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Heart Attack: Brief Version

What is a heart attack?

A heart attack happens when blood flow to a part of your heart muscle is suddenly blocked.

Sometimes heart attacks happen when the heart needs more oxygen than the blood vessels can provide. This might happen, for example, during hard exercise such as shoveling snow.

The heart is a muscle like other muscles in your body. It needs oxygen, which it gets from the blood in blood vessels. The blood vessels that bring blood to the heart are called coronary arteries. A blood clot in one of these arteries can block the flow of blood to the heart muscle. Then the heart stops working right. If the block lasts for many minutes, part of the heart can be injured.

The risk of a heart attack gets higher as you get older. Plaques (patches of cholesterol) may form in the arteries. The plaques can break open and form a blood clot. The blood clot can block blood flow to the heart. Plaque also makes the arteries narrower inside. Blood clots may form more easily in a narrowed artery and block it.

Both men and women have heart attacks.

What are the symptoms?

You may:

  • Feel pressure or pain in your chest.
  • Feel pain in your arm, back, neck, or jaw.
  • Feel short of breath.
  • Sweat.
  • Have an upset stomach or stomach pain.
  • Feel weak or lightheaded.

You can have a heart attack when you are resting or when you are exercising. You may think you just have an upset stomach. However, it's important to get medical help as soon as you can. If you think you or someone else is having a heart attack, call 911 right away. Don't wait.

How is it diagnosed?

The healthcare provider checks you over. He or she will ask what you are feeling and about your medical history. You may have some tests to see how well your heart is working. You may have blood tests to see if there has been any heart damage.

How is it treated?

You may stay in the hospital about 2 to 6 days.

  • You may be in an intensive care unit.
  • Your healthcare provider will give you medicine for blood clots.
  • You will probably be given other medicines to prevent damage to your heart.
  • You may be given oxygen to make it easier for you to breathe.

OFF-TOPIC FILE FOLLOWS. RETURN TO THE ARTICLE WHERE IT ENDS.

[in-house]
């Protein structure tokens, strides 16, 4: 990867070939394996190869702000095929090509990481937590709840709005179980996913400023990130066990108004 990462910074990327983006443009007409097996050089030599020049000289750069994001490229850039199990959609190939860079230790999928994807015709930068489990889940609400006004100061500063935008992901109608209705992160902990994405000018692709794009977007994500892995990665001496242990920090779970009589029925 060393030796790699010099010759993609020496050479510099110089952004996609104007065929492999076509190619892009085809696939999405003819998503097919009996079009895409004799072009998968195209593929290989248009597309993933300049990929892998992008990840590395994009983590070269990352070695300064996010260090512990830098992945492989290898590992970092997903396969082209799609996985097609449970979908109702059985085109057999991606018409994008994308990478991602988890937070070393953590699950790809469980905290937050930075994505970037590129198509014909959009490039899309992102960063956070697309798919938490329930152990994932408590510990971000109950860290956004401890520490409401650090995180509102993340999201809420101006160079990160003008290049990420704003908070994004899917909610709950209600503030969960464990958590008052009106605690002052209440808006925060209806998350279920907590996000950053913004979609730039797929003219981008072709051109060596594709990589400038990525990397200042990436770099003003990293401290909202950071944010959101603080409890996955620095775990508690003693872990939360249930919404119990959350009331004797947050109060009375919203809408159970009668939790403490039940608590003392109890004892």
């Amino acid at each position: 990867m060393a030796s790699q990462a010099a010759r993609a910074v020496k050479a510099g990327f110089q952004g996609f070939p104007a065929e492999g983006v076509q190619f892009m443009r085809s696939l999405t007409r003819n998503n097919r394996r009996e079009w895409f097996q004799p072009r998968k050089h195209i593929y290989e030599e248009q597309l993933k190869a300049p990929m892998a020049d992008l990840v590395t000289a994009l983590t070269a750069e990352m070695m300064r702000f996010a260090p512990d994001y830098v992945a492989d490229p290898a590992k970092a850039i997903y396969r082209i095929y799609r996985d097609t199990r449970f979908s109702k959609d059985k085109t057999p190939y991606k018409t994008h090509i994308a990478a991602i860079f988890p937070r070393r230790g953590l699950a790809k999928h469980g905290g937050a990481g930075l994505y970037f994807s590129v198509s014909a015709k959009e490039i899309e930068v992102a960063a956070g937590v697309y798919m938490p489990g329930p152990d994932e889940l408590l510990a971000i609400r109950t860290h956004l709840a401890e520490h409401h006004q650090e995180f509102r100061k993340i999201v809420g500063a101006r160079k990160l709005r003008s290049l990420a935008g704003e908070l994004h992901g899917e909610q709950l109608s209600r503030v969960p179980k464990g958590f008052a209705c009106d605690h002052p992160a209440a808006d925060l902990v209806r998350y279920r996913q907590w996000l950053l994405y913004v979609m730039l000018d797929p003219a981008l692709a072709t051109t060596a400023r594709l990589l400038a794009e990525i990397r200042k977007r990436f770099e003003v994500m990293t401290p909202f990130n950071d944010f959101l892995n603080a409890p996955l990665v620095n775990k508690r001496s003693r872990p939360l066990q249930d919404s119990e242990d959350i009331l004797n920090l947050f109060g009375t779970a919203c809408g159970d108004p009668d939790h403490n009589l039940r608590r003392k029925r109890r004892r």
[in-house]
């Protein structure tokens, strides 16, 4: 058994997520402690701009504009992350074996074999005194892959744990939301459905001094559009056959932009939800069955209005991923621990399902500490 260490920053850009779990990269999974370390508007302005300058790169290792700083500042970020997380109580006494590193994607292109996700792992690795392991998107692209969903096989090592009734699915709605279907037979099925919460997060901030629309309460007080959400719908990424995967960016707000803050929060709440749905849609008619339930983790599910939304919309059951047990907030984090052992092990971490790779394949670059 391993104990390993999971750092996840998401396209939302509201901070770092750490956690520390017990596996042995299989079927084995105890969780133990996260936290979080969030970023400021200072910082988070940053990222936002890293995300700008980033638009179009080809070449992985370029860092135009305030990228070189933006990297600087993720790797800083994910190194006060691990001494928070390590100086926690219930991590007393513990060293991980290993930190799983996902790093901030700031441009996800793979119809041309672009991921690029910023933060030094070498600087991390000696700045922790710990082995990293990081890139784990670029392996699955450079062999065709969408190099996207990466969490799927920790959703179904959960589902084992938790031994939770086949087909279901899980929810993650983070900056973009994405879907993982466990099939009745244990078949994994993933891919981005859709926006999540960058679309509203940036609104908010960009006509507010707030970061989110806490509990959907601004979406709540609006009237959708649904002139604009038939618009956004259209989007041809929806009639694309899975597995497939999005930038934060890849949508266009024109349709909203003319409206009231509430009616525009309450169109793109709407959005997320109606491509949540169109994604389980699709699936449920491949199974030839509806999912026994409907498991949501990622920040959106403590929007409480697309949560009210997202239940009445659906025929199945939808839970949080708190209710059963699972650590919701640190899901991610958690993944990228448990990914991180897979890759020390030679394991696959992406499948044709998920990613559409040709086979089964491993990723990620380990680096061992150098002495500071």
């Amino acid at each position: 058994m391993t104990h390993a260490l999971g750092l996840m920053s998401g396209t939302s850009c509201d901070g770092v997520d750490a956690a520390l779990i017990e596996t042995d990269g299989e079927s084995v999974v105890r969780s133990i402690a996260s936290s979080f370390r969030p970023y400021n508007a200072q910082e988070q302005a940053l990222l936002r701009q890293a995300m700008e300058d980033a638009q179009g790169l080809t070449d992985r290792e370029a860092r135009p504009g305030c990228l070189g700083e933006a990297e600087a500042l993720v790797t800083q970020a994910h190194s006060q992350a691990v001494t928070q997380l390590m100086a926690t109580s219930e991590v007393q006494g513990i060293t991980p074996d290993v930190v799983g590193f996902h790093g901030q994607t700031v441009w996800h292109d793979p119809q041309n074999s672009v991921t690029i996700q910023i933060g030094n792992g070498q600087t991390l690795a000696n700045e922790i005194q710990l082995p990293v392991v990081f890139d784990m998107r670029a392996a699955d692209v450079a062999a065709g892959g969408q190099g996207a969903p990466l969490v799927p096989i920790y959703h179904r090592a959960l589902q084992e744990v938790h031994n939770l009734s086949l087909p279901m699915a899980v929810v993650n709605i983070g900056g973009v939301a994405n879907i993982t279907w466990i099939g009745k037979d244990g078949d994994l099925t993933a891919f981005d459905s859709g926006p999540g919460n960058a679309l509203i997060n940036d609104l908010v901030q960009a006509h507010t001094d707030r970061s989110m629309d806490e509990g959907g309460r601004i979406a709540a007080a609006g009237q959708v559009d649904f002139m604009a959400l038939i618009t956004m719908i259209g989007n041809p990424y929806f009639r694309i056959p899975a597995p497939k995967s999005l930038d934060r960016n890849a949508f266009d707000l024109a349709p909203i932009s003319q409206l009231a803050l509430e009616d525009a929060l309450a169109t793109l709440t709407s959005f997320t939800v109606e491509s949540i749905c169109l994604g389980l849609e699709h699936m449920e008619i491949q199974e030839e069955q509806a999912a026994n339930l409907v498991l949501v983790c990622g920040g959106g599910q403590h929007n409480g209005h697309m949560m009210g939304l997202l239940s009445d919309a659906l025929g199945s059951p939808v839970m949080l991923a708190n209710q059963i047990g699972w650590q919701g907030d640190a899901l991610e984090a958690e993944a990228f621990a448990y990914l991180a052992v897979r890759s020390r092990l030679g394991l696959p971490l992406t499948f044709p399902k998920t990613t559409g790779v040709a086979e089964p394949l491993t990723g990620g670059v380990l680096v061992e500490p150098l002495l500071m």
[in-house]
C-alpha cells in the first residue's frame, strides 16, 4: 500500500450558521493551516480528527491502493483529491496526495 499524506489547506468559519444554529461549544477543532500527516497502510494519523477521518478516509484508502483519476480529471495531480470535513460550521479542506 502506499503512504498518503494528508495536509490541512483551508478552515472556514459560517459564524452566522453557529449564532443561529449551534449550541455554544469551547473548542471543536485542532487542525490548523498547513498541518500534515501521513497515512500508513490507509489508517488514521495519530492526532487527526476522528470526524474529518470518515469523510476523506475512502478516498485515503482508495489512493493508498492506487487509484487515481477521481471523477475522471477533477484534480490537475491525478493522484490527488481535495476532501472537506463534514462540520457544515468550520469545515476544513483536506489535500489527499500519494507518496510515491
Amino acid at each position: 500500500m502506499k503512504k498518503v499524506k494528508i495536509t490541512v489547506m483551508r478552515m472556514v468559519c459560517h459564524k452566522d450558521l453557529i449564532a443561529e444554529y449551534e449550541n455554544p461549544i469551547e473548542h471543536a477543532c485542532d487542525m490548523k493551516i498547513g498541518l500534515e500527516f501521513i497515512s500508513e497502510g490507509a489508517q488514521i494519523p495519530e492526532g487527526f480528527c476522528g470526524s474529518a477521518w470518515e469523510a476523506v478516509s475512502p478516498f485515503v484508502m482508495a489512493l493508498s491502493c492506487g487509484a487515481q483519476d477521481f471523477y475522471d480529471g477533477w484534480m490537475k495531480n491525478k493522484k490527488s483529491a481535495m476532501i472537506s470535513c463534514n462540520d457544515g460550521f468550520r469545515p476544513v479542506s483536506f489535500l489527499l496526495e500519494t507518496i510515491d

• You may need to have an operation to open up or go around the blocked area of the artery.

How can I take care of myself?

  • Follow your healthcare provider's treatment plan.
  • Eat healthy foods.
  • Keep your cholesterol at a normal level.
  • Keep your blood pressure normal.
  • Lose weight if you need to. Stay at a healthy weight.
  • Start exercise when your healthcare provider says it's OK. Increase your exercise according to your provider's directions.
  • Don't smoke.
  • Carry your medicine with you. Learn how to take it. It will help to have a list of the names of each medicine and how much and when you should take it.
  • Follow your healthcare provider's instructions for taking your medicines and having follow-up appointments.

Get specific instructions from your healthcare provider on how to take care of yourself when you have chest pain, including:

  • What medicines you should take.
  • When to call your provider.
  • When to call 911.

Getting help right away when you are having a heart attack improves your chances of staying alive. It may also help keep your heart from being damaged.

Developed by RelayHealth.
Published by RelayHealth.
Last modified: 2011-05-03
Last reviewed: 2010-12-02
This content is reviewed periodically and is subject to change as new health information becomes available. The information is intended to inform and educate and is not a replacement for medical evaluation, advice, diagnosis or treatment by a healthcare professional.
© 2011 RelayHealth and/or its affiliates. All rights reserved.
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